·     User-defined variables—Defined by the user. User-defined variables include the following:

¡     Basic settings: Local username and password, user role, and so on.

¡     Neutron server settings: IP address of the Neutron server, the username and password for establishing a connection with the Neutron server, and so on.

·     Software images for upgrade and the URL to download the software images.

·     Configuration commands—Include commands independent from the topology (such as LLDP, NTP, and SNMP) and commands dependent on the topology (such as interfaces and Neutron settings).

Configuring the TFTP server

Place the template files on the TFTP server. In this example, both spine node and leaf node exist on the VXLAN network, so two template files (vxlan_spine.template and vxlan_leaf.template) are required.

Powering up Device A, Device B, and Device C

After starting up without loading configuration, Device A, Device B, and Device C each automatically download a template file to finish automated underlay network deployment. In this example, Device A downloads the template file vxlan_spine.template, and Device B and Device C download the template file vxlan_leaf.template.

Configuring the controller node

1.     Install OpenStack Neutron related components:

a.     Install Neutron, Image, Dashboard, Networking, and RabbitMQ.

b.     Install H3C ML2 Driver. For more information, see H3C Neutron ML2 Driver Installation Guide.

c.     Configure LLDP.

2.     Configure the network as a VXLAN network:

Edit the /etc/neutron/plugin/ml2/ml2_conf.ini file as follows:

a.     Add the h3c_vxlan type driver to the type driver list.

type_drivers = h3c_vxlan

b.     Add h3c to the mechanism driver list.

mechanism_driver = openvswitch, h3c

c.     Specify h3c_vxlan as the default tenant network type.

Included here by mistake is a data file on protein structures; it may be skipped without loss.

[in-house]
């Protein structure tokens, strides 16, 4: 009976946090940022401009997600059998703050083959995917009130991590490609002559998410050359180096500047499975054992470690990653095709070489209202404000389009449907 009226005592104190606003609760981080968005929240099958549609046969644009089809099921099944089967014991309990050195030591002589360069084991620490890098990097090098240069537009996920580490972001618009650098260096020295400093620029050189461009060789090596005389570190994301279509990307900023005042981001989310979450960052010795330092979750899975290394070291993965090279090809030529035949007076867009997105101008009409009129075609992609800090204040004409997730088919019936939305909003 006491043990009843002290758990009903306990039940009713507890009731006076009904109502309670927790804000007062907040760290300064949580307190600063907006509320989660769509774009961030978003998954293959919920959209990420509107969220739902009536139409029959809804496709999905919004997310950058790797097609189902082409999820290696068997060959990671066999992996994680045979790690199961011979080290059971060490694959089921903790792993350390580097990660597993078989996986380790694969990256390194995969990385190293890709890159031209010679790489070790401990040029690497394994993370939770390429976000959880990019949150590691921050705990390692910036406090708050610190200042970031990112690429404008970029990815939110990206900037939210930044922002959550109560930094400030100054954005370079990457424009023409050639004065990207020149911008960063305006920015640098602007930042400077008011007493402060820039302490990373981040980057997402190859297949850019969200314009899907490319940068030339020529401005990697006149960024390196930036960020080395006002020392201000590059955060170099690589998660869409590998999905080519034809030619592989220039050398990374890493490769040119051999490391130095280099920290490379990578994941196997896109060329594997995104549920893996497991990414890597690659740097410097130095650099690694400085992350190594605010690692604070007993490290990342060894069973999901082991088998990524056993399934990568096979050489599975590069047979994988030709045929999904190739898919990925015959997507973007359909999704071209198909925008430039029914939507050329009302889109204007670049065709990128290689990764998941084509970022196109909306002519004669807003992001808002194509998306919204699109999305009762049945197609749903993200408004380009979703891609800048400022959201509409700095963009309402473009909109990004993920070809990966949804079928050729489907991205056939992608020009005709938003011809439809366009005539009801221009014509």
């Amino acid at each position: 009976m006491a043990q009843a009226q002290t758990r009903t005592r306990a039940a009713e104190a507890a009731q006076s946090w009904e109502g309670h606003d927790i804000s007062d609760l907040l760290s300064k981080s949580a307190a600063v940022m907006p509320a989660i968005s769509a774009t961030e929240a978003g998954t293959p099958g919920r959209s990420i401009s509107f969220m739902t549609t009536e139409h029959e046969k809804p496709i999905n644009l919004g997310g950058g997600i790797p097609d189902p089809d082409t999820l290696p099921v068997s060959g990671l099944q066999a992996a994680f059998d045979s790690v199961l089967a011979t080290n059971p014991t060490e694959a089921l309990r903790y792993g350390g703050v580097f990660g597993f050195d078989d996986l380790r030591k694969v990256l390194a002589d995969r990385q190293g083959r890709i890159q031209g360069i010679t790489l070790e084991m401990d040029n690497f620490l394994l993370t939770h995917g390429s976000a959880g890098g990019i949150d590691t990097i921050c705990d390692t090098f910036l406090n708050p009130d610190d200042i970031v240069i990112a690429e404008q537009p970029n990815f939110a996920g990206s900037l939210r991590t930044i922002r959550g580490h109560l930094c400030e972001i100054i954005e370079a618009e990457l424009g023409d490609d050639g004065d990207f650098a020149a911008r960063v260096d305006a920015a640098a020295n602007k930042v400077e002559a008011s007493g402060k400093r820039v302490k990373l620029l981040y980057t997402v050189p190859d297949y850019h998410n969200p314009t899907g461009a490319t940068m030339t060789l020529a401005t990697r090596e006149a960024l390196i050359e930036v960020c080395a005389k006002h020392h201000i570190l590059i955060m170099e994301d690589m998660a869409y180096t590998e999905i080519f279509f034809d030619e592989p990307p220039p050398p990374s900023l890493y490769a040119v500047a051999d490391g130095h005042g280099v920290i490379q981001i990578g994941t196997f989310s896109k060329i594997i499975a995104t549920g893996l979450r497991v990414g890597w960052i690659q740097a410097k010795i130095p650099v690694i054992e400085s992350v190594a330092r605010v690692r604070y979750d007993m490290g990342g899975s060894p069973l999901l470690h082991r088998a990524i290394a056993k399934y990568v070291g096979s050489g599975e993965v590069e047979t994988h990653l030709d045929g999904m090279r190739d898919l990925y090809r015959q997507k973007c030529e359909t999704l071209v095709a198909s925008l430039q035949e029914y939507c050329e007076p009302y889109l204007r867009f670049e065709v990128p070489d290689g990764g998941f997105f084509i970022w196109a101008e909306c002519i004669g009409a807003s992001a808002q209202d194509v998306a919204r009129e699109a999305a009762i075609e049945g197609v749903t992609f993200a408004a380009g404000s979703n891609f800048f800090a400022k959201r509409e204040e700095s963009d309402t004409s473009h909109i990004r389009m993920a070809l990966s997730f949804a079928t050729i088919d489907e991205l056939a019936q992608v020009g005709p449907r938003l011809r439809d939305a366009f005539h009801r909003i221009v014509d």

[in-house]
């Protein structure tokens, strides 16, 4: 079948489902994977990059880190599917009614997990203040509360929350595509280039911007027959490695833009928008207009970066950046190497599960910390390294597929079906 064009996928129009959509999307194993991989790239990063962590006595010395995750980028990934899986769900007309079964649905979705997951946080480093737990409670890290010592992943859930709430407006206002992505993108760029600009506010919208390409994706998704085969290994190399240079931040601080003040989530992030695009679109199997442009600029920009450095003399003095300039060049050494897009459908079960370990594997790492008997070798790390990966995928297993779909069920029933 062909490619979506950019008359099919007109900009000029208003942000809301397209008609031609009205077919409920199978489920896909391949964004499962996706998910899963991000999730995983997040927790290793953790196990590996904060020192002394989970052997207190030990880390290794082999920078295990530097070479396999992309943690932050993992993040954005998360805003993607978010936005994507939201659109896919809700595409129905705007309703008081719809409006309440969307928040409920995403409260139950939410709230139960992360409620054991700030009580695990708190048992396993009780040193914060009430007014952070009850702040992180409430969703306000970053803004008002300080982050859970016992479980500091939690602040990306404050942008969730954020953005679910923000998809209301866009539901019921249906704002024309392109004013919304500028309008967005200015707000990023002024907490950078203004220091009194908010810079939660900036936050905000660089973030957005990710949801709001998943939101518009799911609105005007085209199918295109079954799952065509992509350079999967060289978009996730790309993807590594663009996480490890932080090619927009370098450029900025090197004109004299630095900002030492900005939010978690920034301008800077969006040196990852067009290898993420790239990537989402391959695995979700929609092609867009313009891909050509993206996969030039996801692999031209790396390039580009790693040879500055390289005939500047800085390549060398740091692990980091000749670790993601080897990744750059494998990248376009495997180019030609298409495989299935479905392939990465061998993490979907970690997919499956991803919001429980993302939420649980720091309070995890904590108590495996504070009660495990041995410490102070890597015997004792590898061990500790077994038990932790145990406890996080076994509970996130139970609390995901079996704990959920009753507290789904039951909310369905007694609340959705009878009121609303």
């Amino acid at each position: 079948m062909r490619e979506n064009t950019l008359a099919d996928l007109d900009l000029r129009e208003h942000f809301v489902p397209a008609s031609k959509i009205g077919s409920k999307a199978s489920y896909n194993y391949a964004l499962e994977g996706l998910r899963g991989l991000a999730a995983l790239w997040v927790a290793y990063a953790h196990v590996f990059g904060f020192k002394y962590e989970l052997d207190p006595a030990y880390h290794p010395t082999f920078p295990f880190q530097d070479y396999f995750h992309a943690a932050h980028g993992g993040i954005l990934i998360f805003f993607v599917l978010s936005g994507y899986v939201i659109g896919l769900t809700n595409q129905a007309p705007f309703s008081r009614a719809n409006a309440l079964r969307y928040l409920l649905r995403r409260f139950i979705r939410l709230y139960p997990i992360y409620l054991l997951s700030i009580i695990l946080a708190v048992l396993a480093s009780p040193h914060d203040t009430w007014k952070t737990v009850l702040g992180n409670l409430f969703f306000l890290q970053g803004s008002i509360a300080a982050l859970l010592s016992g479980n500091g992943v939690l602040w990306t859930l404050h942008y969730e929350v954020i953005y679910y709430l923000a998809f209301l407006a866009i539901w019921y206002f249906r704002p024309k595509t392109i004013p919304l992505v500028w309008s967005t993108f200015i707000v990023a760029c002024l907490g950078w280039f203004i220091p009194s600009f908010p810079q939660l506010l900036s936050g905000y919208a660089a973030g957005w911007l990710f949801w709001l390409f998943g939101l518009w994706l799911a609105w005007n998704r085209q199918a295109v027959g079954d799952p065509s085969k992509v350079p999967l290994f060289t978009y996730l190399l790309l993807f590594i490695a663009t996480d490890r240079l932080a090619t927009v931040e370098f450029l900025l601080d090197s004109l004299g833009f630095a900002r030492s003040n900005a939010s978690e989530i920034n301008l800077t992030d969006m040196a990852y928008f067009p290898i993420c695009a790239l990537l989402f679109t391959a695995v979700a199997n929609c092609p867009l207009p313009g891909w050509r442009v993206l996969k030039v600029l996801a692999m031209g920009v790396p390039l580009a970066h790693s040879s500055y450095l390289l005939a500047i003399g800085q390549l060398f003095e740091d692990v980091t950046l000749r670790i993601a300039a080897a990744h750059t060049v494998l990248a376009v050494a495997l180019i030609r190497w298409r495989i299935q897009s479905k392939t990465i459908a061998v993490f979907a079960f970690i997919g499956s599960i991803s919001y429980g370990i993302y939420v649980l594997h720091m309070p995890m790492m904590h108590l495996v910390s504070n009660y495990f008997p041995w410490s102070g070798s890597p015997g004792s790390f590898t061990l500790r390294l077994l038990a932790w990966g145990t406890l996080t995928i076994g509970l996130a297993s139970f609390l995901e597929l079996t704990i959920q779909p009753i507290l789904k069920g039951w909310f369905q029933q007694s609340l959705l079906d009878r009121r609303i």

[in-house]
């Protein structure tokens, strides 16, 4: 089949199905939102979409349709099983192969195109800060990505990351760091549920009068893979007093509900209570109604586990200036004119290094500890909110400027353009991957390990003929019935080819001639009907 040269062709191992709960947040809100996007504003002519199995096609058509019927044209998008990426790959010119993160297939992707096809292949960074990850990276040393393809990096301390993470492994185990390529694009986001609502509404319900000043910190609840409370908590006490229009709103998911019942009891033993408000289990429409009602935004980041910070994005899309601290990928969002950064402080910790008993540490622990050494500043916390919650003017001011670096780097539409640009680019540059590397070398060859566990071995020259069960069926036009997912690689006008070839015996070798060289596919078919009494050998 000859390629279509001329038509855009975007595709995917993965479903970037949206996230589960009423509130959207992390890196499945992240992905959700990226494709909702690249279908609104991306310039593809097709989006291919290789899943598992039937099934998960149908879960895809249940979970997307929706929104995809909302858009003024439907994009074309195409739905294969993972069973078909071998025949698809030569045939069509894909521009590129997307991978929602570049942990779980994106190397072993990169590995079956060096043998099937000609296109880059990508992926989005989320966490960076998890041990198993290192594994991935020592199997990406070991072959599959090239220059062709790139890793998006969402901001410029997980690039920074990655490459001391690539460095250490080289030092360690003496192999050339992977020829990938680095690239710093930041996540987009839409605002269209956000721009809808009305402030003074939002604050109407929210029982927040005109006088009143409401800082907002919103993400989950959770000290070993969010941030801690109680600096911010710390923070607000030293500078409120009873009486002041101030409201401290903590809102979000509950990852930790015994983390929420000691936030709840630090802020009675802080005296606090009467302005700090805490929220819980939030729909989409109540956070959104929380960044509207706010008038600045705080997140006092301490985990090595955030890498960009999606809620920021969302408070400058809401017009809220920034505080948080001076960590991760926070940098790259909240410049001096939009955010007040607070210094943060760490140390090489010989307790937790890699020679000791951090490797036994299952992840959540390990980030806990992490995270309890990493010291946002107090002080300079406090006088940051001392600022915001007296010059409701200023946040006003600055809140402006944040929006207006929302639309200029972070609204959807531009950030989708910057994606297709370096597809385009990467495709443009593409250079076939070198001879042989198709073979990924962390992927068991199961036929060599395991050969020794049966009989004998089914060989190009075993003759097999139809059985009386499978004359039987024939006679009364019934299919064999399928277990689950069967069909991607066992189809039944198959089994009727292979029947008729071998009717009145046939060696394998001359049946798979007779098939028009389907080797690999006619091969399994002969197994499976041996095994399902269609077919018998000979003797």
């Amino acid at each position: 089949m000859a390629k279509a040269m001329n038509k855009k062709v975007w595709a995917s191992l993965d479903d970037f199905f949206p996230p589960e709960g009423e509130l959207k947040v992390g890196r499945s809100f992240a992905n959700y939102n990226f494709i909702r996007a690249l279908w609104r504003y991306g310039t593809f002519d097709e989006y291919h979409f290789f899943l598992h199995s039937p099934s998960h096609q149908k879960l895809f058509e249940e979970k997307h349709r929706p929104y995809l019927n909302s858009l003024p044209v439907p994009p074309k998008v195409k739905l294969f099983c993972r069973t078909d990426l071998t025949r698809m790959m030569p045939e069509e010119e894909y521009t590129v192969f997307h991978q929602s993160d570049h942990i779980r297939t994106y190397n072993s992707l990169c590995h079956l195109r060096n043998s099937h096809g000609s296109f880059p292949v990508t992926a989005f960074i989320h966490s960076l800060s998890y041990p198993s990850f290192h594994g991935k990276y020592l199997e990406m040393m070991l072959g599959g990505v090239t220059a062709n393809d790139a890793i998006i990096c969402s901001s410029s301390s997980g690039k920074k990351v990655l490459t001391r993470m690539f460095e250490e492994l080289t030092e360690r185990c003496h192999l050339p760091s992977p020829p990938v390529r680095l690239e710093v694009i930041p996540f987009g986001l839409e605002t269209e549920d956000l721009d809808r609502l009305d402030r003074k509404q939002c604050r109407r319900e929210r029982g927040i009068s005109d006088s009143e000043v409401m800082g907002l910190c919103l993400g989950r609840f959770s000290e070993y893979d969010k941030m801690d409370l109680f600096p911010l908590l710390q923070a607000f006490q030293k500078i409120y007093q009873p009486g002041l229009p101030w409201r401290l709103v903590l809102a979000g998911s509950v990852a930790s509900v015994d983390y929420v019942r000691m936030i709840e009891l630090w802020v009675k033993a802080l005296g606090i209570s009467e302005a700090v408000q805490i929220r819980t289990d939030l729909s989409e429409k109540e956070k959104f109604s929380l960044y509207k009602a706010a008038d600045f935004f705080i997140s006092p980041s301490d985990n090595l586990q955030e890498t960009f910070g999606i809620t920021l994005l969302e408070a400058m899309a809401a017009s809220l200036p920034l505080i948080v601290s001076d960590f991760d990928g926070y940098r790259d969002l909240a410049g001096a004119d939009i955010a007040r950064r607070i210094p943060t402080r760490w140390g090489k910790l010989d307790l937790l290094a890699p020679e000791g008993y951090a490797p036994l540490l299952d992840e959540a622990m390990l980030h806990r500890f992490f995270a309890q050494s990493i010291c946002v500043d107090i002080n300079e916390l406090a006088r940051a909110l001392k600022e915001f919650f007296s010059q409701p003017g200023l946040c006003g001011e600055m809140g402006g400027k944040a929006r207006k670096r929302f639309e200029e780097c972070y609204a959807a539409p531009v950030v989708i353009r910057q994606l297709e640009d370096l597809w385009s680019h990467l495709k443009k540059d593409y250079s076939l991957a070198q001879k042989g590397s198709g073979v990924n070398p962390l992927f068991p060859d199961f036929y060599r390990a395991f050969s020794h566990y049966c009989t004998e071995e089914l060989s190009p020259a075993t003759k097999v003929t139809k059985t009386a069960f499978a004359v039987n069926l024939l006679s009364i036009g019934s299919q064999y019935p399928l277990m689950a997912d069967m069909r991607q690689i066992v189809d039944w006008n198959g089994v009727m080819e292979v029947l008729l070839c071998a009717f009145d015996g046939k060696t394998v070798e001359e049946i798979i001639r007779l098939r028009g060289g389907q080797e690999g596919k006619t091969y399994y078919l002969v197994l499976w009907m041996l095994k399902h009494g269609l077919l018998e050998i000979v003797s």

tenant_network_types=h3c_vxlan

d.     Add the [ml2_type_h3c_vxlan] section, and specify a VXLAN ID range in the format of vxlan-id1:vxlan-id2. The value range for VXLAN IDs is 0 to 16777215.

[ml2_type_h3c_vxlan]

vni_ranges = 10000:60000

3.     Configure the database:

Before you configure the database, make sure you have configured the Neutron server.

[openstack@localhost ~]$ sudo h3c_config db_sync

4.     Restart the Neutron server:

[root@localhost ~]# service neutron-server restart

Configuring the compute nodes

Perform the following tasks on both Compute node 1 and Compute node 2.

1.     Install the OpenStack Nova related components, openvswitch, and neutron-ovs-agent.

2.     Create an OVS bridge named br-vlan and add interface Ethernet 0 (connected to the VCF fabric) to the bridge.

# ovs-vsctl add-br br-vlan

# ovs-vsctl add-port br-vlan eth0

3.     Modify the bridge mapping on the OVS agent:

# Edit the /etc/neutron/plugins/ml2/openvswitch_agent.ini file as follows:

[ovs]

bridge_mappings = vlanphy:br-vlan

4.     Restart the neutron-openvswitch-agent.

# service neutron-openvswitch-agent restart

Verifying the OpenStack environment

Perform the following tasks on the OpenStack dashboard.

1.     Create a network named Network.

2.     Create subnets:

# Create a subnet named subnet-1 and assign network address range 10.10.1.0/24 to the subnet. (Details not shown.)

# Create a subnet named subnet-2, and assign network address range 10.1.1.0/24 to the subnet. (Details not shown.)

In this example, VM 1 and VM 2 obtain IP addresses from the DHCP server. You must enable DHCP for the subnets.

3.     Create a router named router. Bind a port on the router with subnet subnet-1 and then bind another port with subnet subnet-2. (Details not shown.)

4.     Create VMs:

# Create VM 1 and VM 2 on Compute node 1 and Compute node 2, respectively. (Details not shown.)

In this example, VM 1 and VM 2 obtain IP addresses 10.10.1.3/24 and 10.1.1.3/24 from the DHCP server, respectively.

Verifying the configuration

1.     Verify the collected topology of the underlay network.

# Display VCF fabric topology information on Device A.

[DeviceA] display vcf-fabric topology

                                  Topology Information

----------------------------------------------------------------------------------

* indicates the master spine role among all spines

SpineIP          Interface                        Link LeafIP              Status

*10.11.113.51   GigabitEthernet1/0/1           Up   10.11.113.52        Deploying

                  GigabitEthernet1/0/2           Down --                       --

                  GigabitEthernet1/0/3           Down --                       --

                  GigabitEthernet1/0/4           Down --                       --

                  GigabitEthernet1/0/5           Up   10.11.113.53        Deploying